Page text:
By Gini Rainey
A lot has been going on in our world this past week. Some of it has not too terribly pretty. Sometimes it’s difficult to look past this messy life of ours and find the beauty of our home called Earth and as a result of all this messiness, I find it hard to find much inspiration. Initially we were wondering which world power would decide to blow us off the face of this Earth, but it would seem that we are doing a mighty good job of trying to destroy ourselves from within. It would seem that there are a lot of folks who feel the best way to move forward is to disregard the past that got us all to this point in time. Instead of trying to learn from that history and try not to repeat it, it would seem a lot of folks just want to erase and forget. Unfortunately, that isn’t the way to honestly move forward.
How can she tie this into a cookbook review, they say. Well, The Casablanca Cookbook references a lot of things from the movie of the same name, which drew it strength of popularity from its perfectly timed release that followed, by just a few
short weeks, the Allied invasion of North Africa. While many films about war were released during that time period, Casablanca went on to win three Academy Awards because of its compelling plot, cast of all-stars, memorable lines, and pervasive theme song.
While this cookbook isn’t very big, Sarah key, Jennifer Newman Brazil, and Vicki Wells managed to pack some interesting recipes along with great black and white photos and trivia into their 44 page book that was published in 1992 by Abbeville Press Publishers. Filled with recipes that have a Moroccan flair, you’ll be able to cook up a meal like they served at Rick’s and savor a flavor straight out of the Kasbah. The adult beverage recipes in this book seem to out-weigh the others, but after all, Rick’s was one smoke-filled, bar-type restaurant, so it stands to reason. From a “Here’s Looking at You, Kid” Champagne Cocktail straight through to the “As Time Goes By” Preserved Lemon Cookies, you should be able to get your nostalgia juices flowing enough to maybe pop in the movie while you cook a meal of Couscous Marocain and sip a “We’ll Always Have Paris” Preserved Lemon Martini.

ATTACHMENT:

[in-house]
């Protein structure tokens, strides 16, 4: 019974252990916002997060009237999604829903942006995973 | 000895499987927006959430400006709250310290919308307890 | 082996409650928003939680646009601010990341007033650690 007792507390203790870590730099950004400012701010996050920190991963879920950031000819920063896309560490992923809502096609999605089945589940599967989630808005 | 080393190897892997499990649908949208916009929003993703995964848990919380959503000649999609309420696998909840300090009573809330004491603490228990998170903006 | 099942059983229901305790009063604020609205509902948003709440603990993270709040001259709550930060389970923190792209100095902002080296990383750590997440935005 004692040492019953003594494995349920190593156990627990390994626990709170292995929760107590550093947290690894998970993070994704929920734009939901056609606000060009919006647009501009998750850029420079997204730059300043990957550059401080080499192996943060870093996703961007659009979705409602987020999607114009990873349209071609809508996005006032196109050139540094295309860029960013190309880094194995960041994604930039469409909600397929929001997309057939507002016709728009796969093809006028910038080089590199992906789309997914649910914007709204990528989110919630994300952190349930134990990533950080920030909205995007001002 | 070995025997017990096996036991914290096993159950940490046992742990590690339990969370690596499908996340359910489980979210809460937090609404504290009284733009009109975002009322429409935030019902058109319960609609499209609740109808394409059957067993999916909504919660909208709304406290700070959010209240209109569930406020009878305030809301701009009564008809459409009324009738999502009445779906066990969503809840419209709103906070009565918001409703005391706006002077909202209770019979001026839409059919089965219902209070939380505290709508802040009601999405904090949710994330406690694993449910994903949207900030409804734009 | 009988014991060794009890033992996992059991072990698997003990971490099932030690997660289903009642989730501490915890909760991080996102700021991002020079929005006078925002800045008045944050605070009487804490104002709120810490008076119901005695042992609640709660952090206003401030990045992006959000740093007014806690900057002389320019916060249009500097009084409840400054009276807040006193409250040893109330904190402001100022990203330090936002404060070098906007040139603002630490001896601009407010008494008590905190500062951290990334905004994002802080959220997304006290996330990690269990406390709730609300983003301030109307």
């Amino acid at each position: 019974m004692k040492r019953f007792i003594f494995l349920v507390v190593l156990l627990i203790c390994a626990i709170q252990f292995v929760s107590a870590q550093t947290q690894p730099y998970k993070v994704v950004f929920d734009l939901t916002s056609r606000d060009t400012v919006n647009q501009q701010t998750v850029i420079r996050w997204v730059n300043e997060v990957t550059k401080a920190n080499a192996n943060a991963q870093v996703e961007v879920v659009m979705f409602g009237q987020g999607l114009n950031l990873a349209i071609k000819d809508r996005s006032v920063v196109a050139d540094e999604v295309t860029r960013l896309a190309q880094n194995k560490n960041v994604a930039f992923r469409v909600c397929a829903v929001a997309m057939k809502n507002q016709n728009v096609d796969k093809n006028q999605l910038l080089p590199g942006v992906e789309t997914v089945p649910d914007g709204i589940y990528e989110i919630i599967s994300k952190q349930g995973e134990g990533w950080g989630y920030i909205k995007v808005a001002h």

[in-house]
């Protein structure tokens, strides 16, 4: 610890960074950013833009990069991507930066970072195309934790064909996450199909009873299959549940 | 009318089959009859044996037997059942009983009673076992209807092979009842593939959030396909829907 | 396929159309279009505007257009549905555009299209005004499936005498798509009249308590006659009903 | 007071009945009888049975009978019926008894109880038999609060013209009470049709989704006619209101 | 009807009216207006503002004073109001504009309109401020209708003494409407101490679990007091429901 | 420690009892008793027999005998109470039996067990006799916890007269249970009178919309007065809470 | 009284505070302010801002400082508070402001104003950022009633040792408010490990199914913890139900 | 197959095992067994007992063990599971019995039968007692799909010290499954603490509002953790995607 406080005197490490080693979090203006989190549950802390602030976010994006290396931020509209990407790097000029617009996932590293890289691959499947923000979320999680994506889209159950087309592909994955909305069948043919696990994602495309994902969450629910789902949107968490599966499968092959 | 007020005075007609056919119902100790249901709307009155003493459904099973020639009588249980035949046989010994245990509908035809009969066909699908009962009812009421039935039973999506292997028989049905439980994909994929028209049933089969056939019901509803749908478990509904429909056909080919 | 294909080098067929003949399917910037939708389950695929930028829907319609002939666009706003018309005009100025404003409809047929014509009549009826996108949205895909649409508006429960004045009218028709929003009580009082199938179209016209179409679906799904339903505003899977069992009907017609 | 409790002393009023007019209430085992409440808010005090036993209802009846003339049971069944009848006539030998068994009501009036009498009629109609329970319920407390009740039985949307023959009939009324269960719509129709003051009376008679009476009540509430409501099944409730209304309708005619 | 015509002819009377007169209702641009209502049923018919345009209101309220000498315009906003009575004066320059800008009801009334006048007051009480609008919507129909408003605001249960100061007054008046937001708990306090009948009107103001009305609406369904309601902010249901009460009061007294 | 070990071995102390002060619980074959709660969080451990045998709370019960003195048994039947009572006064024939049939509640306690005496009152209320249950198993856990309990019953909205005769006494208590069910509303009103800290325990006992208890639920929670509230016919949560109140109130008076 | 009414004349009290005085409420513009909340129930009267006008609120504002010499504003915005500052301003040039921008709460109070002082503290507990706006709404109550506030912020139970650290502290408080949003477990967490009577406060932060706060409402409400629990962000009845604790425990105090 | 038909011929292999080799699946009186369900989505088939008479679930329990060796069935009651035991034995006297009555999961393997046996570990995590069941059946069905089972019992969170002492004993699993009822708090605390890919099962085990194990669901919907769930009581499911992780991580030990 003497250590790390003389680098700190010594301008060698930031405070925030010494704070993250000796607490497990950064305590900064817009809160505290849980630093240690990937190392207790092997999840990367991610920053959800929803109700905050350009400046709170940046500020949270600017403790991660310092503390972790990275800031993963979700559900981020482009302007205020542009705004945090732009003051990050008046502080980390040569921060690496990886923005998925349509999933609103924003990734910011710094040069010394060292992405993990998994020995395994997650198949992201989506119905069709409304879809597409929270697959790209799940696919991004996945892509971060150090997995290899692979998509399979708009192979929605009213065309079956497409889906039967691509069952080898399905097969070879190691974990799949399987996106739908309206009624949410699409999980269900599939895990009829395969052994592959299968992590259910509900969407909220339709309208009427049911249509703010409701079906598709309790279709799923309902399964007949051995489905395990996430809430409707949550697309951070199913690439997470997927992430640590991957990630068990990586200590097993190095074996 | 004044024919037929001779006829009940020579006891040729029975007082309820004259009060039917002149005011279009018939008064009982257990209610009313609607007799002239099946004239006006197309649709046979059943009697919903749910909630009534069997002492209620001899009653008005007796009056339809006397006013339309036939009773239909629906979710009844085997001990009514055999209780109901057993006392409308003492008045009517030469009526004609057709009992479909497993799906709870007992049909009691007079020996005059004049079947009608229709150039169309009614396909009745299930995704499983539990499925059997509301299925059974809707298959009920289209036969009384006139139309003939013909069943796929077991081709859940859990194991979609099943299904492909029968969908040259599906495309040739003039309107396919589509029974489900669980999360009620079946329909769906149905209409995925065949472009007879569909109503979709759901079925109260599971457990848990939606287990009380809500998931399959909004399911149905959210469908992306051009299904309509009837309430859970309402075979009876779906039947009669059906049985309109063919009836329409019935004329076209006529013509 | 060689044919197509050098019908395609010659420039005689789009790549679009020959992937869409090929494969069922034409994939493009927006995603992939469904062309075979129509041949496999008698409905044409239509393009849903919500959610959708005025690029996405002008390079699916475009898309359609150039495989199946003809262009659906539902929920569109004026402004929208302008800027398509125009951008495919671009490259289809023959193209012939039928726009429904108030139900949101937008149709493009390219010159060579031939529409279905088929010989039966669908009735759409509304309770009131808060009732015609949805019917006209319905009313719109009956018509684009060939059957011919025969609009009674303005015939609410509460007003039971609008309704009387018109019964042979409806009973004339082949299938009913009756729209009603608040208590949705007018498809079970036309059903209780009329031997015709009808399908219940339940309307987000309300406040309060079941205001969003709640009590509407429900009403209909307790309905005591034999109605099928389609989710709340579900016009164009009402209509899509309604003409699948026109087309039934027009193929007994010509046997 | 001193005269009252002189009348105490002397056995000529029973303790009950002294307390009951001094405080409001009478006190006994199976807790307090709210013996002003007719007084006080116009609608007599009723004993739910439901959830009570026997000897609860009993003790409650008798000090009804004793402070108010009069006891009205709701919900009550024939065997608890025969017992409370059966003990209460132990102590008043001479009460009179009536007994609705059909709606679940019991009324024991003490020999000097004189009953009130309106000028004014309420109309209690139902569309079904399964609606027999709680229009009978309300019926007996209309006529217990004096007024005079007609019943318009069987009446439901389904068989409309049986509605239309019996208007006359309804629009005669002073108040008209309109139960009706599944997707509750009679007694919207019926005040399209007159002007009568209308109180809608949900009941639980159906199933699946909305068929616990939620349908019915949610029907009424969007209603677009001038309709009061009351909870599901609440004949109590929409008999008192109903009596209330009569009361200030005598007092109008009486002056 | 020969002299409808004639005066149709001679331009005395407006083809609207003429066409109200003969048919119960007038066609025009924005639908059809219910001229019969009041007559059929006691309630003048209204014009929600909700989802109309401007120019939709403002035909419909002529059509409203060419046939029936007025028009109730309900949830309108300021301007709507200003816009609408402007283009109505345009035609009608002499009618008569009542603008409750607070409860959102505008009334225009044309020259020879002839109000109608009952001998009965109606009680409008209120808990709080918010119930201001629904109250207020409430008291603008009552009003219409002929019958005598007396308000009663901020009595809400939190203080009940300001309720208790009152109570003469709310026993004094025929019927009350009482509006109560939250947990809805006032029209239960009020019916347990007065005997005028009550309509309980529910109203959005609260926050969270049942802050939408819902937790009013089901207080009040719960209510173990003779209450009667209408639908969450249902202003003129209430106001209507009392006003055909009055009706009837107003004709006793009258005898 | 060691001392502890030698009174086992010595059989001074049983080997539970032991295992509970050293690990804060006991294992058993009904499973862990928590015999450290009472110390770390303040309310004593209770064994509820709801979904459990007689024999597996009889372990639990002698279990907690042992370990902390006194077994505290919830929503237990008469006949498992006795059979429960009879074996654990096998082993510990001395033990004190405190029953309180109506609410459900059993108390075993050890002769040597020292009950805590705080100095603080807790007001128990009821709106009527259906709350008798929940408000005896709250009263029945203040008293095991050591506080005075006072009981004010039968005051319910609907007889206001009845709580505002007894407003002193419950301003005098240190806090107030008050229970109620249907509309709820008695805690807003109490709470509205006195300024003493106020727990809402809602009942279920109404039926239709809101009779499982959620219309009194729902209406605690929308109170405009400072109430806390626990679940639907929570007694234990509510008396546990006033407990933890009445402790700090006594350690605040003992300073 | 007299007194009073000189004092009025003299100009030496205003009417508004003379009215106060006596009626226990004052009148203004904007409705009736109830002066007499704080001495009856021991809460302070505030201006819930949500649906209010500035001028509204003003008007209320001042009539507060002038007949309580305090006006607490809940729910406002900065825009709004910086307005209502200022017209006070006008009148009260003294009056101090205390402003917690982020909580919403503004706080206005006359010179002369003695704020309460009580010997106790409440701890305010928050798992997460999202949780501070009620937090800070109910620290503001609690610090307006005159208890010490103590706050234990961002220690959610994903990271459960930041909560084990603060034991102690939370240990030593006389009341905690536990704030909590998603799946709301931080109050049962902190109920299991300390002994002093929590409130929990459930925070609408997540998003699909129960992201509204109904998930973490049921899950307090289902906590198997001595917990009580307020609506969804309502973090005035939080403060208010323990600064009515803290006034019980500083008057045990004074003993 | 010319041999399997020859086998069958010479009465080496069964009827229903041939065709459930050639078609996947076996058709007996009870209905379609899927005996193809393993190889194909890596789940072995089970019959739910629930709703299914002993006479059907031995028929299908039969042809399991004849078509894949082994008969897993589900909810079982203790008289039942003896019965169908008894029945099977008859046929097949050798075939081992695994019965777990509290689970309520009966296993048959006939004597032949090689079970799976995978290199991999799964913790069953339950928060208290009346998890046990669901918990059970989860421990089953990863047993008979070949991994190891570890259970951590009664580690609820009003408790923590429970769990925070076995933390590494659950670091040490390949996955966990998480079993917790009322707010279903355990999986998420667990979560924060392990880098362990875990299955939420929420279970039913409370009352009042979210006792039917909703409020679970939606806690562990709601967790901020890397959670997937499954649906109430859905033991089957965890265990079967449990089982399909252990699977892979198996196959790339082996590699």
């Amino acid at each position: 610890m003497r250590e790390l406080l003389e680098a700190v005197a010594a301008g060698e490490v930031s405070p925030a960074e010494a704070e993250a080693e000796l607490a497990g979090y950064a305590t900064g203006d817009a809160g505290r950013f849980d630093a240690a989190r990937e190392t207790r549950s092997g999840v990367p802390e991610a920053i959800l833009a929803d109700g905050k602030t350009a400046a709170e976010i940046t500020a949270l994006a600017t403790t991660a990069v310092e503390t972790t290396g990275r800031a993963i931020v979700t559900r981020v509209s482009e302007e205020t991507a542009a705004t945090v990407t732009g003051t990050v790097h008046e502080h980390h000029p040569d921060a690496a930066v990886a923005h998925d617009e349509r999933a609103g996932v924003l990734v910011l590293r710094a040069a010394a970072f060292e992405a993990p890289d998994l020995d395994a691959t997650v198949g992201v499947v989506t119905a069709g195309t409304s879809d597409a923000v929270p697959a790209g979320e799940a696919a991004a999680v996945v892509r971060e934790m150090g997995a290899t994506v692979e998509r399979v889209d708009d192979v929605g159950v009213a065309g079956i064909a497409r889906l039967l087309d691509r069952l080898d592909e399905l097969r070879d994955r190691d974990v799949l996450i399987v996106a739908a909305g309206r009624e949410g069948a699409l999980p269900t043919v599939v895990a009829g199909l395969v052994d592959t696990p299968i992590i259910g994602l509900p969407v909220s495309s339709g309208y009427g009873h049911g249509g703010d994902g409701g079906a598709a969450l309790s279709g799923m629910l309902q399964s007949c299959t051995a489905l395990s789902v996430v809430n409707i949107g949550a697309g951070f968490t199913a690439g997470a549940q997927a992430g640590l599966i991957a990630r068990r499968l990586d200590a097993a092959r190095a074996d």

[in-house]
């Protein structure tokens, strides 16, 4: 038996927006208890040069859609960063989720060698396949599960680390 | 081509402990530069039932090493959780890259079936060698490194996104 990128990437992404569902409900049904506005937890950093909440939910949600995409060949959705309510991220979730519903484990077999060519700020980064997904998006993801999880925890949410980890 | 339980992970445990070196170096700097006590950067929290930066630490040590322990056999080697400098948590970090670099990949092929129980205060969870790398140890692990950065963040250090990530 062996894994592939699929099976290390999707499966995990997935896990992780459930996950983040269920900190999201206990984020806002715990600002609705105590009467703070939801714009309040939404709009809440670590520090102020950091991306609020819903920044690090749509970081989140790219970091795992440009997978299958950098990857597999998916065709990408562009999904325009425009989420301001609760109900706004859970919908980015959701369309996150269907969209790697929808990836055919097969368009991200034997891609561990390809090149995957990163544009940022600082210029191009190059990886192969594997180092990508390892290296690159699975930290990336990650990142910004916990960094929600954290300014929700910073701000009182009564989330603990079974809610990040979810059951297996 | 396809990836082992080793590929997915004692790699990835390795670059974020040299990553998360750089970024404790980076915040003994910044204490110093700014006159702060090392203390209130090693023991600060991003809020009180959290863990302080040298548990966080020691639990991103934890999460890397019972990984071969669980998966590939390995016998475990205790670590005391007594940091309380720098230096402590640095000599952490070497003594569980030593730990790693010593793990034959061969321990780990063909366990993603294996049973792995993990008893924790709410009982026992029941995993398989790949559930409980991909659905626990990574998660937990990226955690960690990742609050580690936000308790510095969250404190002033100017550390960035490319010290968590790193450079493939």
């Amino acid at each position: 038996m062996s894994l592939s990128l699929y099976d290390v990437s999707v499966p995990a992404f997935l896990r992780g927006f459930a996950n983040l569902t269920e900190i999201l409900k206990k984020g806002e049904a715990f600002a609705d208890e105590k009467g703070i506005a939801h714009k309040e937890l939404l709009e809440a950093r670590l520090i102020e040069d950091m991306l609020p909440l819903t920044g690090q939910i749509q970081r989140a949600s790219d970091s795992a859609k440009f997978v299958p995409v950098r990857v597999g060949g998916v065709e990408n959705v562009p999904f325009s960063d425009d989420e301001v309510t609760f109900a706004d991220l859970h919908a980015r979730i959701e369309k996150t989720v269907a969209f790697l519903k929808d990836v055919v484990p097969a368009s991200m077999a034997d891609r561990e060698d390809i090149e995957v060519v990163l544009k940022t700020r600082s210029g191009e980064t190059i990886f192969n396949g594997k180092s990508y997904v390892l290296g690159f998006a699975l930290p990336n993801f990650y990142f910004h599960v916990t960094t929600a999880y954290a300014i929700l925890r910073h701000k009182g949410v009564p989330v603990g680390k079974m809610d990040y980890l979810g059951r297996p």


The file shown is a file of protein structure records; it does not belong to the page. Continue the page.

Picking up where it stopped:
To make your own supply of Preserved Lemons, use this recipe. Starting with 4 thin-skinned, small lemons (or limes), slice thin, or in wedges. In a 1-quart jar, layer the lemons alternately with 2 cups sugar to fill jar. Seal the jar with an airtight lid. By the following day, they should have produced enough liquid to cover the lemons. If not, add more sugar. Do not add water. Let sit in a cool, dry spot for 2 weeks. After 2 weeks, the lemons are ready to use. Refrigerate at this point to store up to 6 months. These are great for garnishing sweet drinks and desserts. If you are a martini drinker, you can use the same recipe, only substitute salt for the sugar. Oh, and by the way, Bogart did not say “Play it again, Sam.” What he said was “You played it for her, you can play it for me…If she can stand it, I can. Play it!”